Home Prices Hit 20-month High; August FNC Index Up 0.3%

FNC’s latest Residential Price Index™ (RPI) indicates that U.S. property values continue to rise. Home prices reached a 20-month high following a robust spring/summer homebuying season. In August, home prices rose for the sixth consecutive month, consistent with signs of strengthening market conditions that are led by rising existing-home sales and declining foreclosure activities. Foreclosure sales, down from 23% a year ago to 17.4% in August, continue to play out favorably on current price trends.

Nationwide, August home prices – based on recorded sales of non-distressed properties (existing and new homes) in the 100 largest metropolitan areas – were up at a seasonally unadjusted rate of 0.3% from the previous month. On a year-over-year basis, home prices rose 1.5% from August 2011. Year to date, home prices were up nearly 5.0% from January.

FNC’s RPI is the industry’s first hedonic price index built on a comprehensive database that blends public records of residential sales prices with real-time appraisals of property and neighborhood attributes.1 As a gauge of underlying home value, the RPI excludes sales of foreclosed homes, which are frequently sold with large price discounts reflecting poor property conditions.

All three FNC RPI composites (the National, 30-MSA, and 10-MSA indices) show similar up-trend, rising month-to-month for six consecutive months since March.2 There are signs that the upward momentum subsided somewhat in August, with the two broader indices up only 0.2-0.3% from July. On a year-over-year basis, home prices nationwide strengthened modestly, rising 1.5% from a year ago. All three indices hit 20-month highs in August.

The majority of the markets tracked by the FNC 30-MSA composite index show continued price improvement in August, although generally at a subdued pace. (See the FNC Residential Price Index table.) Month-to-month, home prices rose 3.1% in Los Angeles, 2.2%-Phoenix, 2.1%-Sacramento, 1.7%-Detroit, 1.6%-Columbus. Based on a three-month moving average (June, July, and August), Detroit, Phoenix, San Francisco, and Los Angeles show the best price momentum, averaging 2.8%, 2.7%, 1.7%, and 1.5% per month, respectively.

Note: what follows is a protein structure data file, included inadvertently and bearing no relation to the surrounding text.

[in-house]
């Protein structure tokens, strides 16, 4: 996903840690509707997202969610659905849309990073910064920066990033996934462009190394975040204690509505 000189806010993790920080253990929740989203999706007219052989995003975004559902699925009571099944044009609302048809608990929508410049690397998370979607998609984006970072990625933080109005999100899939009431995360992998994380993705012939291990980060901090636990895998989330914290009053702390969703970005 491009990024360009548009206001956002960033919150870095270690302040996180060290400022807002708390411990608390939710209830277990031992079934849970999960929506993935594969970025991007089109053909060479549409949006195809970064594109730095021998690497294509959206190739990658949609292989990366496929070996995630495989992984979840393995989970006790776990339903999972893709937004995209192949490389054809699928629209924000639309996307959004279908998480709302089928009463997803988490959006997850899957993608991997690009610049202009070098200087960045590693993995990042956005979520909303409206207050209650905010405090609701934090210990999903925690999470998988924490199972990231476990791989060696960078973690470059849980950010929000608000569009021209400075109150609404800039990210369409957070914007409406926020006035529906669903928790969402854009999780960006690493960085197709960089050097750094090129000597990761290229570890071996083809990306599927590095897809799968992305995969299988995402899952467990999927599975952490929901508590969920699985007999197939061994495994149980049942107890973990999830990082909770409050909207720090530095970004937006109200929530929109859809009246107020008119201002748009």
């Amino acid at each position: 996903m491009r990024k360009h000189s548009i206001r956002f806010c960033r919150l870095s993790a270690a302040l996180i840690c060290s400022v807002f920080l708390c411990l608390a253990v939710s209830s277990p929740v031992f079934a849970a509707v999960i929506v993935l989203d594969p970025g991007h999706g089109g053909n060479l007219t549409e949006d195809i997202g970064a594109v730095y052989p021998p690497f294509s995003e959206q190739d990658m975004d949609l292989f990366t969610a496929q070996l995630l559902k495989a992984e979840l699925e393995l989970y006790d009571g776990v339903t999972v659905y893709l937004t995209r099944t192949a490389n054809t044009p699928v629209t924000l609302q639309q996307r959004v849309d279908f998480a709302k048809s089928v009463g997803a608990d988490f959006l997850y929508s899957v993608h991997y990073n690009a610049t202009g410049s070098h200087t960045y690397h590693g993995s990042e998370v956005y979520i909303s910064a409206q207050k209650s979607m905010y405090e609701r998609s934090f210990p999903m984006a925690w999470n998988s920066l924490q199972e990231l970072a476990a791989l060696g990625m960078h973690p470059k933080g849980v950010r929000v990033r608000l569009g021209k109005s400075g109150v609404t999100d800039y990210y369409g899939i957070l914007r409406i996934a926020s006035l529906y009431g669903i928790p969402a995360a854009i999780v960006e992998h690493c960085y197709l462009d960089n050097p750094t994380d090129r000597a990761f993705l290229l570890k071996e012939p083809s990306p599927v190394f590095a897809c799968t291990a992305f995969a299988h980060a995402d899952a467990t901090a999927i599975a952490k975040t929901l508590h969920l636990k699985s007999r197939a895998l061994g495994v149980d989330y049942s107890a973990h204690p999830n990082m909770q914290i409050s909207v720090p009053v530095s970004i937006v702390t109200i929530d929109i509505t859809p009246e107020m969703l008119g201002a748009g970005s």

Since last month, more component markets are exhibiting positive year-to-year growth, led continually by Phoenix at 13.3% and followed by Detroit-7.6%, Denver-6.8%, and Miami-6.7%. Most notably, the Phoenix market continues to lead the housing recovery with strong growth momentum. Between January and August, home prices in the Phoenix area rose 15.2%, or an average of 2.2% per month. All markets show positive year-to-date (YTD) price movement that averages 5.4%. Significant YTD appreciation is seen in Detroit-12.0%, San Francisco-8.8%, Sacramento-7.9%, Washington, D.C.-7.8%, and Los-Angeles-7.4%.

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1 The hedonic procedures used to create the index are described in “Hedonic versus repeat-sales housing price indexes for measuring the recent boom-bust cycle,” by Dorsey, R.E., Hu, H., Mayer, W.J., and Wang, H.C., Journal of Housing Economics 19 (2), 75–93.
2 The FNC National Residential Price Index is a volume-weighted aggregate price index consisting of 100 major metropolitan areas across different regions of the U.S. All FNC Residential Price Indices are constructed to capture unsmoothed home price trends.

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